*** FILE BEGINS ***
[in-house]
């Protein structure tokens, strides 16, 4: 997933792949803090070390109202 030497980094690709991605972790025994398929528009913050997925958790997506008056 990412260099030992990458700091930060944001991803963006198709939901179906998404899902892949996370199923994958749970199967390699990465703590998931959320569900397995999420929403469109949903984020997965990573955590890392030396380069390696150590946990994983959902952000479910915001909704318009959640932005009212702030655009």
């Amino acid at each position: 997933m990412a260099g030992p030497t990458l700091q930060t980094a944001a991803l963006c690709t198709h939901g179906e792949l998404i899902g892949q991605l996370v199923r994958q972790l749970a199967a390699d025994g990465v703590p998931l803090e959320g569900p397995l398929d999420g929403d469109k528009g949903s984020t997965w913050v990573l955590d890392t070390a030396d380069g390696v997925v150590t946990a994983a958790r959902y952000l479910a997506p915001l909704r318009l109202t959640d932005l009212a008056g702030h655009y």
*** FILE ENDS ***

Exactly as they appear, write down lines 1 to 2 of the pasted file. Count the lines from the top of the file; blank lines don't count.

[in-house]
């Protein structure tokens, strides 16, 4: 997933792949803090070390109202 030497980094690709991605972790025994398929528009913050997925958790997506008056 990412260099030992990458700091930060944001991803963006198709939901179906998404899902892949996370199923994958749970199967390699990465703590998931959320569900397995999420929403469109949903984020997965990573955590890392030396380069390696150590946990994983959902952000479910915001909704318009959640932005009212702030655009």